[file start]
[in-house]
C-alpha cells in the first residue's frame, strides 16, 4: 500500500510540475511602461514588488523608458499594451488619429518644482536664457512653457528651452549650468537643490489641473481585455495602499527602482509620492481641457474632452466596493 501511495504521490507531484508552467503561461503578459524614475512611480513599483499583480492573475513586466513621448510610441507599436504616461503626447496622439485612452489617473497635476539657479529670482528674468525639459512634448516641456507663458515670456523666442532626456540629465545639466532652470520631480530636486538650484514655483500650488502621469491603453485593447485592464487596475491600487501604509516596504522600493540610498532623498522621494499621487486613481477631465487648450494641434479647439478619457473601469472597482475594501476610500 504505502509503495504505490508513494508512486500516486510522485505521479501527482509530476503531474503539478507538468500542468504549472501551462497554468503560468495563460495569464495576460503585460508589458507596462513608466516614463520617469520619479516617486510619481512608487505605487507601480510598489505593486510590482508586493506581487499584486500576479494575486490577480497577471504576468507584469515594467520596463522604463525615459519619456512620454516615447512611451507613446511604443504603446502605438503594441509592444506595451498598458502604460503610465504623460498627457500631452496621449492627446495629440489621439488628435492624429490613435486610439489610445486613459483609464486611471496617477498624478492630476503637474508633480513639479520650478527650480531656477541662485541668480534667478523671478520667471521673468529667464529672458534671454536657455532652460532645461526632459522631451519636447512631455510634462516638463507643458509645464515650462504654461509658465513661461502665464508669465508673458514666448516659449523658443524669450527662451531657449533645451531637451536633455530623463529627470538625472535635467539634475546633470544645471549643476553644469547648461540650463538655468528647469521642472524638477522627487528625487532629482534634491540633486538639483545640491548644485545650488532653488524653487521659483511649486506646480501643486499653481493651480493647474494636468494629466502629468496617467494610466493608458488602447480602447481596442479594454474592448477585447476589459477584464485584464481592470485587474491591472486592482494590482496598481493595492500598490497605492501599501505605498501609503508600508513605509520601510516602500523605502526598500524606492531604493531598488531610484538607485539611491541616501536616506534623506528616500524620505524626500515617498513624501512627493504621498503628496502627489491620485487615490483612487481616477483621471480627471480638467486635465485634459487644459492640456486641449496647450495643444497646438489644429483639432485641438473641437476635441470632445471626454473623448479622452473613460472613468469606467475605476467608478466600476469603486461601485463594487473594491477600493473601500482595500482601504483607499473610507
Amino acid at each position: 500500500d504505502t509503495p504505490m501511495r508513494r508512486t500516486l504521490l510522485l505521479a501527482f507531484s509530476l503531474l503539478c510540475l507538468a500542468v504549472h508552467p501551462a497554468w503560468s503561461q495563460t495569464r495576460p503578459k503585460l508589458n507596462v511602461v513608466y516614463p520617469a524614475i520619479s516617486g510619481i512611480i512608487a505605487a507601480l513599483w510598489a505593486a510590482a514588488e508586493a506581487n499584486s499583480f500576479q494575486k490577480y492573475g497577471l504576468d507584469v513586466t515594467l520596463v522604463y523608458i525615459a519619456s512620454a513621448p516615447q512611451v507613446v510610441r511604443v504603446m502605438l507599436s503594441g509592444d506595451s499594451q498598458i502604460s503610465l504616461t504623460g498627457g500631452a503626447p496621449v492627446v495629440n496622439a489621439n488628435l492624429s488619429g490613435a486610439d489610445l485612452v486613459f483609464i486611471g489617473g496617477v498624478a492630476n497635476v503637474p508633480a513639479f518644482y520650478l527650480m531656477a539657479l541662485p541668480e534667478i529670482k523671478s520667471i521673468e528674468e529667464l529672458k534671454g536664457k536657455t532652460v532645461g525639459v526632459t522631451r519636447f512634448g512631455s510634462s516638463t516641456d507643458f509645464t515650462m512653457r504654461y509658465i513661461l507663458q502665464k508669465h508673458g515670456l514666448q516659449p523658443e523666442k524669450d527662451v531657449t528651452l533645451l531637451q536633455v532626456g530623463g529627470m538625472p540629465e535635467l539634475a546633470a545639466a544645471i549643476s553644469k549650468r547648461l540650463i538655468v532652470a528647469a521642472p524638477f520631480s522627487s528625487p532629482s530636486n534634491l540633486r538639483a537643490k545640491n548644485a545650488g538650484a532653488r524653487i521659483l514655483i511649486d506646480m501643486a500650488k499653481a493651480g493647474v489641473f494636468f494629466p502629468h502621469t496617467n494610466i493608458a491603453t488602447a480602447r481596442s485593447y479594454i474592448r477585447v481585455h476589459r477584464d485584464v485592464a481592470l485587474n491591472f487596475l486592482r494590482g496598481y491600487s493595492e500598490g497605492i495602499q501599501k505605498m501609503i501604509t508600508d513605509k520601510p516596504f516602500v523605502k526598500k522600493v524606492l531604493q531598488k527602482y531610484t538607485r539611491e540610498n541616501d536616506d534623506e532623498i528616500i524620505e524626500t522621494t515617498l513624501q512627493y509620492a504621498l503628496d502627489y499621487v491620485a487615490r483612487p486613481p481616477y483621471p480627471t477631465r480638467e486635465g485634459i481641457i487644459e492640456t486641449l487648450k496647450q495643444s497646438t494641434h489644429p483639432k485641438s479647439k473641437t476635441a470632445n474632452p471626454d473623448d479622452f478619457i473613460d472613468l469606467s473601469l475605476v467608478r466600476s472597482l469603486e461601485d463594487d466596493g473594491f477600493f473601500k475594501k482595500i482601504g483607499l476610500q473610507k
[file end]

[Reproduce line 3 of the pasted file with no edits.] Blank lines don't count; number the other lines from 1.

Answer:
Amino acid at each position: 500500500d504505502t509503495p504505490m501511495r508513494r508512486t500516486l504521490l510522485l505521479a501527482f507531484s509530476l503531474l503539478c510540475l507538468a500542468v504549472h508552467p501551462a497554468w503560468s503561461q495563460t495569464r495576460p503578459k503585460l508589458n507596462v511602461v513608466y516614463p520617469a524614475i520619479s516617486g510619481i512611480i512608487a505605487a507601480l513599483w510598489a505593486a510590482a514588488e508586493a506581487n499584486s499583480f500576479q494575486k490577480y492573475g497577471l504576468d507584469v513586466t515594467l520596463v522604463y523608458i525615459a519619456s512620454a513621448p516615447q512611451v507613446v510610441r511604443v504603446m502605438l507599436s503594441g509592444d506595451s499594451q498598458i502604460s503610465l504616461t504623460g498627457g500631452a503626447p496621449v492627446v495629440n496622439a489621439n488628435l492624429s488619429g490613435a486610439d489610445l485612452v486613459f483609464i486611471g489617473g496617477v498624478a492630476n497635476v503637474p508633480a513639479f518644482y520650478l527650480m531656477a539657479l541662485p541668480e534667478i529670482k523671478s520667471i521673468e528674468e529667464l529672458k534671454g536664457k536657455t532652460v532645461g525639459v526632459t522631451r519636447f512634448g512631455s510634462s516638463t516641456d507643458f509645464t515650462m512653457r504654461y509658465i513661461l507663458q502665464k508669465h508673458g515670456l514666448q516659449p523658443e523666442k524669450d527662451v531657449t528651452l533645451l531637451q536633455v532626456g530623463g529627470m538625472p540629465e535635467l539634475a546633470a545639466a544645471i549643476s553644469k549650468r547648461l540650463i538655468v532652470a528647469a521642472p524638477f520631480s522627487s528625487p532629482s530636486n534634491l540633486r538639483a537643490k545640491n548644485a545650488g538650484a532653488r524653487i521659483l514655483i511649486d506646480m501643486a500650488k499653481a493651480g493647474v489641473f494636468f494629466p502629468h502621469t496617467n494610466i493608458a491603453t488602447a480602447r481596442s485593447y479594454i474592448r477585447v481585455h476589459r477584464d485584464v485592464a481592470l485587474n491591472f487596475l486592482r494590482g496598481y491600487s493595492e500598490g497605492i495602499q501599501k505605498m501609503i501604509t508600508d513605509k520601510p516596504f516602500v523605502k526598500k522600493v524606492l531604493q531598488k527602482y531610484t538607485r539611491e540610498n541616501d536616506d534623506e532623498i528616500i524620505e524626500t522621494t515617498l513624501q512627493y509620492a504621498l503628496d502627489y499621487v491620485a487615490r483612487p486613481p481616477y483621471p480627471t477631465r480638467e486635465g485634459i481641457i487644459e492640456t486641449l487648450k496647450q495643444s497646438t494641434h489644429p483639432k485641438s479647439k473641437t476635441a470632445n474632452p471626454d473623448d479622452f478619457i473613460d472613468l469606467s473601469l475605476v467608478r466600476s472597482l469603486e461601485d463594487d466596493g473594491f477600493f473601500k475594501k482595500i482601504g483607499l476610500q473610507k